If your child is in the eighth grade, don’t overthink heading into high school. It’s all classes, and they’re all the same, so just take your time. You can do credit planning and all that once you’re actually there instead of wasting precious time on it now.
Compare, Compare, Compare!
If you follow enough social media accounts and read enough blogs, you should have a great game plan for your own homeschool! After all, if it works for them, it’s bound to work for you, and the more things you try, the greater chance there is that you’ll find the winning combination. Be sure to copy as much as you can, especially from those who have the most followers, and you’ll rack up extra points for creativity.
A good rule of thumb for measuring your success is to compare your children to the children of those wildly popular homeschooling moms across your social media platforms. If you aren’t measuring up, learning, and having loads of fun, then you’re obviously doing something wrong. If that happens, go back and see what you’ve missed. Add some craft time, field trips, and take lots of pictures of their happy smiling faces to show how well you’ve achieved your goal.
While you’re at it, be sure to take detailed mental notes on every bit of critique you receive, even from strangers. Appearances mean something and if you’re giving off the kind of appearance that strangers notice, that means there’s definitely something you need to be working on! You might even ask them to double down on their criticism, so you don’t miss anything.
Don’t Worry About YOURSELF
Lots of homeschooling parents actually take time to pamper themselves, but if you’re going to get the results you want, you’re not going to be able to do that. Once you sign on for the homeschooling life, that’s at least 12 years of constant, around the clock work towards that one goal. Spoiling yourself is as bad as spoiling your children, so don’t play into that mindset.
Constantly keep your homeschooling goals in front of your face. Keep calendars in plain sight, tailor specific areas in your home only for schoolwork, download tracking apps and set alarms so you don’t accidently wander off the path. Even the least amount of deviation may sidetrack you enough so that you’ll miss all your goals. You can always worry about yourself after the children graduate. Unless of course they need assistance in college. You can plan a spa day after that.
Expect Only the Best Results
Once you’ve put all these plans into action, accept nothing less than the best for your children. After all the effort you’ve put into following this plan, they’re sure to be geniuses and it should show in every single piece of daily work, every quiz, and certainly every test. They’ll be brilliant conversationalists, putting naysayer minds at rest who might otherwise have called them “anti-social”, and they’ll go on to apply to and be accepted by Ivy League colleges around the country, or perhaps, out of the country.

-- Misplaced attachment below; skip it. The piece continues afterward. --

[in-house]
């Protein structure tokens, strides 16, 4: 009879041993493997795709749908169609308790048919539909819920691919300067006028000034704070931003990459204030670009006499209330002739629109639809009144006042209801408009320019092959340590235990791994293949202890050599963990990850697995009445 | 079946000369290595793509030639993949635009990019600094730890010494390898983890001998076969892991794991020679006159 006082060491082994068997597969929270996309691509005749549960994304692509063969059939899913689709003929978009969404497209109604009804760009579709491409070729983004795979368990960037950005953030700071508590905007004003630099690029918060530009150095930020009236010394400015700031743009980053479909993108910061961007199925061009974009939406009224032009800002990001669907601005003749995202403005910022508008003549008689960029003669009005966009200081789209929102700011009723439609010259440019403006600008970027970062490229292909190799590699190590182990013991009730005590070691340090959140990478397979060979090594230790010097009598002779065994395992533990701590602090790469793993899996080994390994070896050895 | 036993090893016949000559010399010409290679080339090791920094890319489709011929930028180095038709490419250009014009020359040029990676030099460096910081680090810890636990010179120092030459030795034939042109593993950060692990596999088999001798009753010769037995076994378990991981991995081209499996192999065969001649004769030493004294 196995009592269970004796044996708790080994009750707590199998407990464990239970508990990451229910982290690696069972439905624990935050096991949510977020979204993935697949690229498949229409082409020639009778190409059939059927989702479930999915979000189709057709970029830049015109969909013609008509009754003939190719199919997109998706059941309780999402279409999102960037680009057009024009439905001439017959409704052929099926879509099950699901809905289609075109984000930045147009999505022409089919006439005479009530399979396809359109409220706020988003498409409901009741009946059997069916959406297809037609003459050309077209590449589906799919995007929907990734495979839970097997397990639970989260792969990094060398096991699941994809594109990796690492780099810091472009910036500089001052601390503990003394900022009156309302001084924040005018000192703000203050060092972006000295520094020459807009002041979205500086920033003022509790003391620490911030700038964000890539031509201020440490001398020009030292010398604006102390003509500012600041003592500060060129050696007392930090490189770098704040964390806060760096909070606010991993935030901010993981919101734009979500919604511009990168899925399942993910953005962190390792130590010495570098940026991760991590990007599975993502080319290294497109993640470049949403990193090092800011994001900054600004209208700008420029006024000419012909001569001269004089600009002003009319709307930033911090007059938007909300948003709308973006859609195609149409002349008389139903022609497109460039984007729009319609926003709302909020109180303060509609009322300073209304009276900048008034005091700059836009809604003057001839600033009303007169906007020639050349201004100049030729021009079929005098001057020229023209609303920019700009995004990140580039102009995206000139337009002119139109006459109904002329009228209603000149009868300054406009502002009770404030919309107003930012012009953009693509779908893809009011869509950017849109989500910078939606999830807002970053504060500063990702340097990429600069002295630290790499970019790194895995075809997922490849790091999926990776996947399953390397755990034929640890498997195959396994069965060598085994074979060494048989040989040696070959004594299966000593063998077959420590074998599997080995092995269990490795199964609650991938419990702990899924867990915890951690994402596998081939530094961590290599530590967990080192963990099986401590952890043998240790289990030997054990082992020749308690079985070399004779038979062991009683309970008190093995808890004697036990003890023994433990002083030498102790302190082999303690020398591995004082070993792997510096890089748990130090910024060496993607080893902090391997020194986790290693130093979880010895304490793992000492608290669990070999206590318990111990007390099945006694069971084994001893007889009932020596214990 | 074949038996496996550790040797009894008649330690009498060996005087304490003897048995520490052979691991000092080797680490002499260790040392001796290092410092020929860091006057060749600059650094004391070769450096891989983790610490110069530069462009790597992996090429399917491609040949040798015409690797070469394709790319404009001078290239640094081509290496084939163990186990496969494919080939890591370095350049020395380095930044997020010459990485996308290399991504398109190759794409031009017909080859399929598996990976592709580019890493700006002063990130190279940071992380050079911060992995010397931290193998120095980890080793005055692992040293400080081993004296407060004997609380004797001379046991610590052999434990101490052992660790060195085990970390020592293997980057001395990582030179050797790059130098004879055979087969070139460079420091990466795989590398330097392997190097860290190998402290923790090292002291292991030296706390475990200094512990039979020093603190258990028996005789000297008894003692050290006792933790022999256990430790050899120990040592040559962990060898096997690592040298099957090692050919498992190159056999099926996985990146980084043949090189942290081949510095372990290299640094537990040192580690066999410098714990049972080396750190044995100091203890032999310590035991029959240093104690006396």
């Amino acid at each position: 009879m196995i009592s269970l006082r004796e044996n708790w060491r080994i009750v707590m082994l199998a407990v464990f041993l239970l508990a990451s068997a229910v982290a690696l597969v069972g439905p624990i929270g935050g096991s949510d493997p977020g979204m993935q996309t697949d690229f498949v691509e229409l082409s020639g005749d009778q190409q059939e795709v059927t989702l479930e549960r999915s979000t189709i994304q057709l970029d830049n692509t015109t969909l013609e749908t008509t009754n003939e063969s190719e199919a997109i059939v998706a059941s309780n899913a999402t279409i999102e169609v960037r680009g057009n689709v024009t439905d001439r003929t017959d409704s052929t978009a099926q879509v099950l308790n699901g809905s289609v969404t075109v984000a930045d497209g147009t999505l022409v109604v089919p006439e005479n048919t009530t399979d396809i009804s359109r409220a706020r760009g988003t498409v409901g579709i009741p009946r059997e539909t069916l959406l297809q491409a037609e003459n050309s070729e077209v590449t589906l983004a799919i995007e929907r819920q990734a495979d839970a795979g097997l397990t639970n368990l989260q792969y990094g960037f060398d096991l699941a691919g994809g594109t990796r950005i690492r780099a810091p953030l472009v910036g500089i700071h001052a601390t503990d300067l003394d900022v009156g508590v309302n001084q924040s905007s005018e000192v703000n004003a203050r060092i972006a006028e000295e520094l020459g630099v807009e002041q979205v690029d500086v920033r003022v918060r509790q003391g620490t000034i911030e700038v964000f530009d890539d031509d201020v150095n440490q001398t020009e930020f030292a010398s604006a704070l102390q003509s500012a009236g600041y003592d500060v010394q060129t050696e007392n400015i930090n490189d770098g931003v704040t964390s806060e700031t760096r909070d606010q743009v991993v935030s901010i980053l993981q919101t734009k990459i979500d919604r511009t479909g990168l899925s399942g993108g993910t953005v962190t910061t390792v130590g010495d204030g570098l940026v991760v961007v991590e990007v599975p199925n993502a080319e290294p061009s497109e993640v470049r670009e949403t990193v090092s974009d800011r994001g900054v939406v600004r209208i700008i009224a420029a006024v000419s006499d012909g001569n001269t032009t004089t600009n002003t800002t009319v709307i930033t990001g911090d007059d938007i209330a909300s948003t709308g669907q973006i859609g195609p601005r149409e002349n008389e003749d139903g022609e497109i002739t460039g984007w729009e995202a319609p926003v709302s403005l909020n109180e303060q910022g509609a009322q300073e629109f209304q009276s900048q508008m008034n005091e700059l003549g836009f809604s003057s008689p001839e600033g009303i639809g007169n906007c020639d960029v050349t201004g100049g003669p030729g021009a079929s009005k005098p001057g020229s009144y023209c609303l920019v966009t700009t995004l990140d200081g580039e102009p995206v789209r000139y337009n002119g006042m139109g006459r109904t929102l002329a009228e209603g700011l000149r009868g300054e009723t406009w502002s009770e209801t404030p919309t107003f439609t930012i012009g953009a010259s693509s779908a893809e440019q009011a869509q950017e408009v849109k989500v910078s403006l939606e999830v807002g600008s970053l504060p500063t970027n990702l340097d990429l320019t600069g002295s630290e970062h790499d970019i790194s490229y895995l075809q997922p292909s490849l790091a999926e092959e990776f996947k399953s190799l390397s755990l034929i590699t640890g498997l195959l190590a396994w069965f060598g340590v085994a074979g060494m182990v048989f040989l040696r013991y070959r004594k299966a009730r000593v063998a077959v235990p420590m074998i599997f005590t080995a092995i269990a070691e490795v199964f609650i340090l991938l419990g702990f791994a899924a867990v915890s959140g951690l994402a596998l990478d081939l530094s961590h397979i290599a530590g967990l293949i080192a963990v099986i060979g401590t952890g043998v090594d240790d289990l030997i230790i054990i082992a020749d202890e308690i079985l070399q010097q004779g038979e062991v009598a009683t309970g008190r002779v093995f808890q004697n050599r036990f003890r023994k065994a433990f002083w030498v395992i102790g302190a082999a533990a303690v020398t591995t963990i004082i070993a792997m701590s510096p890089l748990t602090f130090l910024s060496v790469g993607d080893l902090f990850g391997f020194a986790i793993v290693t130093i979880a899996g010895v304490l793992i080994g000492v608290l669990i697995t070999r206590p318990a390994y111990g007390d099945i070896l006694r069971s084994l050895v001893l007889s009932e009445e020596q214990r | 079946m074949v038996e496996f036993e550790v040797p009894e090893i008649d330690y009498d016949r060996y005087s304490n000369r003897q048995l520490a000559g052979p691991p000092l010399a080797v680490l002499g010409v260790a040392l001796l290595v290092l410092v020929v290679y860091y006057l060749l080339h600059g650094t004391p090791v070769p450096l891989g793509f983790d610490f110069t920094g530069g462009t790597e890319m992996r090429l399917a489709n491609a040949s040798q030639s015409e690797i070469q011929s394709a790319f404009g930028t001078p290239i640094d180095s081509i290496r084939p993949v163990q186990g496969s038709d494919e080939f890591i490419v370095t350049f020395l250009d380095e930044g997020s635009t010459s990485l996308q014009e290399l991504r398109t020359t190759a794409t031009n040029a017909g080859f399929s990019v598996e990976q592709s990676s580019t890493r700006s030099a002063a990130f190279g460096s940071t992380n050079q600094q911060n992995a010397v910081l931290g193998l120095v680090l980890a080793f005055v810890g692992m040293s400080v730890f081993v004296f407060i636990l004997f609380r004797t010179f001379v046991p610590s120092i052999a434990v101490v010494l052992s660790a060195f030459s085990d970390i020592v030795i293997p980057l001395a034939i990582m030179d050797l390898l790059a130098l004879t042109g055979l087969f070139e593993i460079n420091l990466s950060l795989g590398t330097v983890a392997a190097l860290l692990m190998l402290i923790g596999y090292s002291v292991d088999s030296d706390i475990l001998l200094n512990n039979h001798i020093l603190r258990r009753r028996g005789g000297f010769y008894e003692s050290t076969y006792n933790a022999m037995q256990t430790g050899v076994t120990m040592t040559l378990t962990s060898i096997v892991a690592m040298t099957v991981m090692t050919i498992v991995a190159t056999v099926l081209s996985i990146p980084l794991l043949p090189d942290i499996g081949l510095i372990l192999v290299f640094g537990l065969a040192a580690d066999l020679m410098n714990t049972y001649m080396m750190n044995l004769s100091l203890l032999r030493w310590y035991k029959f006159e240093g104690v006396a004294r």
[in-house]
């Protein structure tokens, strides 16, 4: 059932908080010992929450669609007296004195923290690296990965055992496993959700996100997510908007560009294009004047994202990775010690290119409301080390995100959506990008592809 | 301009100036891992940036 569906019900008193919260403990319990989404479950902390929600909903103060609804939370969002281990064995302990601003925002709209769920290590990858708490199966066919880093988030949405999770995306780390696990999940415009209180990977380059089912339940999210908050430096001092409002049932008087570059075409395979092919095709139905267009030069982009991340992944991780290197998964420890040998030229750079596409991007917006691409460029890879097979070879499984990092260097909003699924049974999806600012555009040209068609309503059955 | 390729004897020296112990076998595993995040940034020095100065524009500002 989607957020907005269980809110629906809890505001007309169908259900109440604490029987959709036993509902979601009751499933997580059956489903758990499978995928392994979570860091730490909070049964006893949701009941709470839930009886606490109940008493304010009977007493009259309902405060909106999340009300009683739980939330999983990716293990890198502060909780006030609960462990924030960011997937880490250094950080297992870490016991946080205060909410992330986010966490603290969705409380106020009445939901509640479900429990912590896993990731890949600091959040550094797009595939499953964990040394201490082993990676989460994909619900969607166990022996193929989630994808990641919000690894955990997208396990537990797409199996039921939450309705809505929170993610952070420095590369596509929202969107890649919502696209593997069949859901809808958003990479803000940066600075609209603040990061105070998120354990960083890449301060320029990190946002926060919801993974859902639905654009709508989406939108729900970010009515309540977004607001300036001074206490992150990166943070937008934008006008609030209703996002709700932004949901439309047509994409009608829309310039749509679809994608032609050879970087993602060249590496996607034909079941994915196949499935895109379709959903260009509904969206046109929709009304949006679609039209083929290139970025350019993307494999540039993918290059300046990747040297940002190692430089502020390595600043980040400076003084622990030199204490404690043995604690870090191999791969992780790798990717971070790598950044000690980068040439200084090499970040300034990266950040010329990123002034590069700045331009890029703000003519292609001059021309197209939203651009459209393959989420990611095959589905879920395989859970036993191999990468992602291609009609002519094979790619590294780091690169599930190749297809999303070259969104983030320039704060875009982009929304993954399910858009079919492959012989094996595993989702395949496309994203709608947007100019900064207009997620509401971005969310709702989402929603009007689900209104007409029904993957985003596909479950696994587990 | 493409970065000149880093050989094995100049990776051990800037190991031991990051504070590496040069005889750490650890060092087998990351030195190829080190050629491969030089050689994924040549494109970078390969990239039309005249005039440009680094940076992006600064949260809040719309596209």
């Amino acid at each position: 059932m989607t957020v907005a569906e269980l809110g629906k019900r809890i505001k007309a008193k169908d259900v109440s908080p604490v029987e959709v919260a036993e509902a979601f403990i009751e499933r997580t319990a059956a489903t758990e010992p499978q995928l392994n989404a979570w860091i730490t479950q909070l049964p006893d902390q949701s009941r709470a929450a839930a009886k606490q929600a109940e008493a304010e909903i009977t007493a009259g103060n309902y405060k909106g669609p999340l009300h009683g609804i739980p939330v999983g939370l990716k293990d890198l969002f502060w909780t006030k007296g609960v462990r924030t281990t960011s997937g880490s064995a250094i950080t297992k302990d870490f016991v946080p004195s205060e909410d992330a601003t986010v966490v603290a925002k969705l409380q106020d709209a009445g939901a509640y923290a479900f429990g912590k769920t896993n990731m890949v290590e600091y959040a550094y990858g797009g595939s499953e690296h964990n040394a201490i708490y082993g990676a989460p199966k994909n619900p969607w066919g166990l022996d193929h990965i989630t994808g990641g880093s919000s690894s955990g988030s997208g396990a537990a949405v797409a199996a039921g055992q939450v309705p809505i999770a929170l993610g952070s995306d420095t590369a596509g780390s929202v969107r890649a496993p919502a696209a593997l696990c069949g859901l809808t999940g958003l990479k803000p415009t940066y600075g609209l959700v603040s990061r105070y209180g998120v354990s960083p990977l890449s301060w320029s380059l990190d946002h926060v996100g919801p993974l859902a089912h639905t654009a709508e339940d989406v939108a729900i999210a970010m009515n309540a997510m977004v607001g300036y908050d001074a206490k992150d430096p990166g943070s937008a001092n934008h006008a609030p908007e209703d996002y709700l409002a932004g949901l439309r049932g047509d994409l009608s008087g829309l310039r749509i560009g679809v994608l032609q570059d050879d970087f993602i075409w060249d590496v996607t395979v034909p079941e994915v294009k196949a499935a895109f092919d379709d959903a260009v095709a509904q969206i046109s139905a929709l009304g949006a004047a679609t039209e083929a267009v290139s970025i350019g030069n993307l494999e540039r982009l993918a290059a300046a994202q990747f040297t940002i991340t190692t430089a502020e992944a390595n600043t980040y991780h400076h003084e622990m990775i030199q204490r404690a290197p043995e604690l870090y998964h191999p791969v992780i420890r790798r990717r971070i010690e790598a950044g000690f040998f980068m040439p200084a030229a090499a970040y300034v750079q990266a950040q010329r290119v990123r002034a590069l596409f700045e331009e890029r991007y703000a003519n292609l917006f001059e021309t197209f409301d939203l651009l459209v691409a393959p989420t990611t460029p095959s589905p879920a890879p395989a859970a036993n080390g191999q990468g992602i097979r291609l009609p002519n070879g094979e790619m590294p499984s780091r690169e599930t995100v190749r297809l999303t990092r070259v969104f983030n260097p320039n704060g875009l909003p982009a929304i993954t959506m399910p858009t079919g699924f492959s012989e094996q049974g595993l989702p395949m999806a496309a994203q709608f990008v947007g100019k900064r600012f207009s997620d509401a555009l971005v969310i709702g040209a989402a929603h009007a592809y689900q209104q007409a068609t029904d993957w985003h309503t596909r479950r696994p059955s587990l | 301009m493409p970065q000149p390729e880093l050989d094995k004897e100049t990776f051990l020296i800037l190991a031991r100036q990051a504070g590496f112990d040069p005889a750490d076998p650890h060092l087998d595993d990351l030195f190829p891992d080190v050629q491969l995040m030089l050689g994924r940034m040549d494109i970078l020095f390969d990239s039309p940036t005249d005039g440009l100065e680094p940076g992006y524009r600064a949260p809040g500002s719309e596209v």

As I stated in the beginning of this article, all of these pieces of “advice” are simply in jest. It’s amazing, but some parents actually try to follow advice like this and wind up thinking that homeschooling isn’t right for them and their families.
To turn things around, just look back through these topics and do the opposite! Do check into learning and teaching styles, do not plan too far ahead, and please know that even failing is just a steppingstone towards understanding and mastery of any given subject. Pull your child into the planning and evaluation stages, if they’re old enough, set a few maintainable goals, and never attempt to compare yourself to any other homeschooling family, even if they are social media gurus.
Homeschooling is an endeavor that is easy to personalize, and it’s not that hard to do. Does it take time and effort? Yes. But it’s far easier to customize your child’s homeschooling plan to their and your specific needs than it is to follow the advice you find above. Take it from a homeschooling mom who’s been there!
Now, you may exhale.
For even more information, be sure to consider attending a Great Homeschool Convention near you. With seven regional conventions across the country, they offer amazing speakers, hundreds of workshops and extensive curriculum and resource vendors. You can even reserve your spot at special events, such as A Night with Phil Robertson. Hotel package discounts are also available for convention attendees, and all of these are further detailed on the Great Homeschool Conventions website. Be sure to check it out and hold your spot right away.